I’m going over page proofs for Dipped, Stripped and Dead, but I might not put it up this wekend, or at least not the paper version, since that takes at least 3 hours.  OTOH I could find myself fried around Monday (it is a three day weekend) and put it up.  Who knows.

Okay, that’s about it.  Now I go shower and have coffee and work.

125 thoughts on “I’m Not Sure What to Write

  1. We’ve been dealing with exhaustion issues here too. It’s amazing what a few nights of good sleep will do—pity I’ve been having trouble falling asleep despite going to bed just after the kids.

    Feel better.

  2. Enjoyed your nuke the moon piece. Glad your health is improving. Try not to wear yourself down with everything that needs to be written. Things are going the pace they need to I guess.

  3. Yes, I know you have complaints about their interface, but honestly it’s much improved, and also I’ve never known any site that people don’t complain about. Including my own.

    Most of my issues seem to center around my interface — it just seems more acceptable to complain about others’ interfaces. I find mostly it is just people like to complain, especially about change from the old familiar (those shoes were broken down* but they were broken down in a way to which I was accustomed, having level heels feels weird.)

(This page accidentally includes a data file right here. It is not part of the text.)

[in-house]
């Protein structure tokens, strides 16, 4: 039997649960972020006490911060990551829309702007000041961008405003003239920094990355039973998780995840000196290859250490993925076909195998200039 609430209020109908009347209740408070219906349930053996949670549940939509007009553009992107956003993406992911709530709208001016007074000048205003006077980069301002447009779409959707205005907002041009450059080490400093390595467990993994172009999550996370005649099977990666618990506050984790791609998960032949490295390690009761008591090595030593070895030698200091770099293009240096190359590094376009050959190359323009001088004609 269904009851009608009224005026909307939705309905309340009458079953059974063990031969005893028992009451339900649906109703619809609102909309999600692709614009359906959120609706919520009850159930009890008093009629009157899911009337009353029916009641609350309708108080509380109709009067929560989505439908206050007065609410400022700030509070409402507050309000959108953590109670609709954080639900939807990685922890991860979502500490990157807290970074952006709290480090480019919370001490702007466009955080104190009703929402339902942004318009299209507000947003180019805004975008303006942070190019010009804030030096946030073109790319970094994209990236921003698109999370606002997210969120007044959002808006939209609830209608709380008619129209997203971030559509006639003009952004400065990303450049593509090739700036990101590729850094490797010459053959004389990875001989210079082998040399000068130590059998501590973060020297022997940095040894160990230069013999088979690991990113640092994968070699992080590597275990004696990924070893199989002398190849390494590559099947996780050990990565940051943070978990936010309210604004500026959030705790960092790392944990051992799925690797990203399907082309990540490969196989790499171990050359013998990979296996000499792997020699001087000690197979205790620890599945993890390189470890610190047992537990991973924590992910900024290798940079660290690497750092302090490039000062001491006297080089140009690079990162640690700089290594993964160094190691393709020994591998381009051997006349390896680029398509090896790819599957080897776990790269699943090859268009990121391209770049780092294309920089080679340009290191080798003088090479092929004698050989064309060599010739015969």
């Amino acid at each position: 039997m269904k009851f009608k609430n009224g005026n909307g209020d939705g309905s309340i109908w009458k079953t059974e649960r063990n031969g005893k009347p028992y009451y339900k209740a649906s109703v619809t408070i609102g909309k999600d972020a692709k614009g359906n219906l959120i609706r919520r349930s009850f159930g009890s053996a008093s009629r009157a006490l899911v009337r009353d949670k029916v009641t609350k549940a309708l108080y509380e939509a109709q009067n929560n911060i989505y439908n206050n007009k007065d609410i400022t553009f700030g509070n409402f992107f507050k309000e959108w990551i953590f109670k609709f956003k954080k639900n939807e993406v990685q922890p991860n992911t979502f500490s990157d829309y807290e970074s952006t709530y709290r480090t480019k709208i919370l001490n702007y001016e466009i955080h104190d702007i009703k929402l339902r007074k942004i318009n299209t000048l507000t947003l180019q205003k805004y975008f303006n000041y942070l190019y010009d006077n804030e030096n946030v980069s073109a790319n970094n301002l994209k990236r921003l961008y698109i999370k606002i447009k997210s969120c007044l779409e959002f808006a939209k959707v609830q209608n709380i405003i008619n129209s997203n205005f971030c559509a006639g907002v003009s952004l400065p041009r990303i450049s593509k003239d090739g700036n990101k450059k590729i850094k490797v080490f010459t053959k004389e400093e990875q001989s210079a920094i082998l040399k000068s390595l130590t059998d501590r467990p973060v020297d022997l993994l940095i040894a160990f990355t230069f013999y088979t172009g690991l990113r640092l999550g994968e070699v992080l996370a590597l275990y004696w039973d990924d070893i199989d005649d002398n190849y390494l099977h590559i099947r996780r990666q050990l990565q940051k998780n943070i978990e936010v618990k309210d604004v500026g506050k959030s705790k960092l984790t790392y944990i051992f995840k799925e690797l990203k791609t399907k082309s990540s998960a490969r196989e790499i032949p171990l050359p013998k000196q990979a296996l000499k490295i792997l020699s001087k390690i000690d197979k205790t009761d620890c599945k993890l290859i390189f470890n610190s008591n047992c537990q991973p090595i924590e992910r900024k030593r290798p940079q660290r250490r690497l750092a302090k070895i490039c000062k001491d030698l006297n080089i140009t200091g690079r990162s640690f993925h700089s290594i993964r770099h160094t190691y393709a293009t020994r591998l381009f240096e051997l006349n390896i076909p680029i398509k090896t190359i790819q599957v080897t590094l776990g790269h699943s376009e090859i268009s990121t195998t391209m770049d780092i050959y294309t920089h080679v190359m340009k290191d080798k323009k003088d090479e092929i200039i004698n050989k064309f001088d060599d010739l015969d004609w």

*Speaking of which, I read an article some years back about shoes being one of the areas which most separates male and female in America. Females tend to wear a pair of shoes once, twice, three times maybe and then discard them as worn out whereas males don’t think a pair of shoes is properly wearable until they’ve gotten a year or two of “breaking them in” invested. I’ve no idea whether that is true, but will admit to spending many minutes sitting in the atrium at my church, waiting on Beloved Spouse and watching people’s feet wondering what they were thinking when they chose those shoes for this week’s walk with G-D. (I confess to an occasional uncharitable thought that they chose that particular pair for Saturday night and just happened to be wearing them Sunday morning. There’s probably a Country song in there …)

    1. I have not seen that. Of course, at my size I can’t afford to treat shoes as anything other than precious rarities. (My feet are at the “HAHAHAHA! Good luck,” sizing when it comes to women’s shoes. While there are shoes in my size, they are often uncomfortable, overpriced, or obviously made for drag queens. I do not WANT orange stilettos, TYVM.)